A cone-centering device

Another problem arises:   I have been jabbing the cone-former in the molten AL by hand, never getting it quite centered.  I long for a tool that would hold the tube steady and lower the cone straight down into it.  Wonder if I could rig up such a thing.  I have lots of clamps, and a few old cars, many cats, and a few cheap but functional power tools...

Hey!  The drill press!  It even has a funky vise to hold the tube.

I use the jaws of the chuck to get the tube centered, lock the chuck down and tighten the bolts so the vise won't move, then chuck the cone-former.


A bit of aluminum is melted in my tin-can foundry.


First pour

What's wrong with this picture?

Click here to find out!
(Beware, 1.4 meg download for 15 seconds of questionable virtue)

Fortunately, the can is annealed and bends readily

Video of successful pour
(Beware, 1.4 meg download for 15 seconds of video)

It's really hard to pour just the right amount of metal.  Fortunately, it doesn't stick well to the outside of the tube or to the vise.


After cooling, cleaning up the outside and grinding the end flat, I put it back in the vise and drill the throat.  Later on, I get smart and leave the case in the vise after the pour, let it cool, change bits, and drill the throat without moving the work.  This ensures that the throat is centered with the cone, right?  Well, not really.  This is not a very good vise...


This nozzle has a more pronounced annular ring than any previous.  That concerns me.  But note that the aluminum did not flow out of the holes - I drilled them smaller, 3/32 inch.  This tube is 8 inches long so that I can challenge the tubing, but I will test it with small uninhibited grains to start.


The engine is strapped to my geo-stationary test stand.

Click Here for a video of this burn
(1.4 meg file, 15 seconds, half of it wasted)

You might note a good, brief burn followed by 5 seconds or so of smoke-trail and a flash at the head for ejection.  This is just about what I had in mind.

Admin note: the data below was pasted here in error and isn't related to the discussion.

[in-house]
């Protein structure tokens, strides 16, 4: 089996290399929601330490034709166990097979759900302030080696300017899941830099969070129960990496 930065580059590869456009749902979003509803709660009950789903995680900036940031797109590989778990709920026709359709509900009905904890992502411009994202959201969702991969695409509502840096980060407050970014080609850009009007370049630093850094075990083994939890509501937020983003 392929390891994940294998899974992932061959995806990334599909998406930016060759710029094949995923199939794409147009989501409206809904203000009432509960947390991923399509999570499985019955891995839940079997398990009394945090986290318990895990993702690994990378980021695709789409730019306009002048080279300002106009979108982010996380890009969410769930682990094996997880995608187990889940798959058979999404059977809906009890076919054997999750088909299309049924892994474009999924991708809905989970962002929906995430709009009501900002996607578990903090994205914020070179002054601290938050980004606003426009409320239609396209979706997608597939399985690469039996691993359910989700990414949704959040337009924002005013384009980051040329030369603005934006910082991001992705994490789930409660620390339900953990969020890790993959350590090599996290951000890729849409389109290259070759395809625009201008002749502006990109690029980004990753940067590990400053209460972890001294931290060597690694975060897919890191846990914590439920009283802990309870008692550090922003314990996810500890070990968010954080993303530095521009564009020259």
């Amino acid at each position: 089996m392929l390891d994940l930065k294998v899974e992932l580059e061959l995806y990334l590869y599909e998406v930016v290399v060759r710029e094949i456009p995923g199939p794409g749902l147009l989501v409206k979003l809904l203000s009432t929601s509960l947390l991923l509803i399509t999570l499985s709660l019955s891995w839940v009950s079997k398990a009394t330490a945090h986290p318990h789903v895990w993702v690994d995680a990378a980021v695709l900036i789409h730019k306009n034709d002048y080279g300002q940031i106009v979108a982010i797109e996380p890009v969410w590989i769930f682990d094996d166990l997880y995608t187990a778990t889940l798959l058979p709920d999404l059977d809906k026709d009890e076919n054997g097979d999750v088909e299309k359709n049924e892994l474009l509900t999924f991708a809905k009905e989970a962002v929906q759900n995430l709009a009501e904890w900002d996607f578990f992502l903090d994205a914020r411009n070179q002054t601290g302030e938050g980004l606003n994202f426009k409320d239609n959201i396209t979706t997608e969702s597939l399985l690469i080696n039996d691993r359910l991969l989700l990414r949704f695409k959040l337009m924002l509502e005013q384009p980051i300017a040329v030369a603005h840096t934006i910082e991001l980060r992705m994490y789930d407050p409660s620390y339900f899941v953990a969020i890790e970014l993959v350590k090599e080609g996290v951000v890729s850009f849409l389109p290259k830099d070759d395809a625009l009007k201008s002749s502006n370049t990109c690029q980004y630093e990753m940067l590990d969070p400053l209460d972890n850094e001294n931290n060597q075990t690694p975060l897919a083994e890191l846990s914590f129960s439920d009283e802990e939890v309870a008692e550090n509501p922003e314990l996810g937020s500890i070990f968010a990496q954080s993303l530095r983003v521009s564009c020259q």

But there is still leakage.  Gotta fix that.

Two uninhibited grains

But first, to see if this case can take a heavier load.  This time it contains two 13-gram uninhibited grains.  Night has fallen, so I resort to the brickwork test stand at the workshop where I can rig up some lights.

Click here for a video of this burn
(1.4 meg download, 15 seconds of video)


Interesting that the nozzle holes leaked less this time, even with a heaver load.  I didn't clean the nozzle area of the case between firings, so maybe propellant residue clogs the passages.

Three uninhibited grains

Now for the real test.  Three uninhibited grains, initial Kn 390.  Loaded for bear.  Expected maximum pressure about 1700 psi.   I cower behind my favorite tree and flick the switch...

Click here for video
(1.4 meg file, 15 seconds)

Well that was dramatic, don't you think?  I am relieved that the case held and the header blew out.  This suggests that the epoxied-in header charge serves as a safety-valve of sorts.  It also suggests that this design cannot handle that much pressure.

So I made another case, and did a better job this time.


I want to try it with Bates grains.  So I use the same molds as for the uninhibited grains, each 2 inches long.  But this time I line them with roughened manila-folder paper so the candy sticks.  After cooling, I roll each one under a knife blade to cut through the paper and score the candy.  Then they are broken in half to make 6 tiny Bates grains.  I will only use 5 of them.


Click here for a video of this burn
(Beware:  5.4 meg file for a 15 second video!)

A nice burn, wouldn't you say?  Strong, even thrust for 0.7 seconds, 5 seconds of smoke, then burn-through. The magic of Bates grain.


But notice that there is leakage through the lug-holes, and that the nozzle has been set-back a bit, perhaps with some annular leakage.  Gotta fix that.

Next: Larger tubing, new trick to reduce nozzle leakage, many more errors and misteaks.

Jimmy Yawn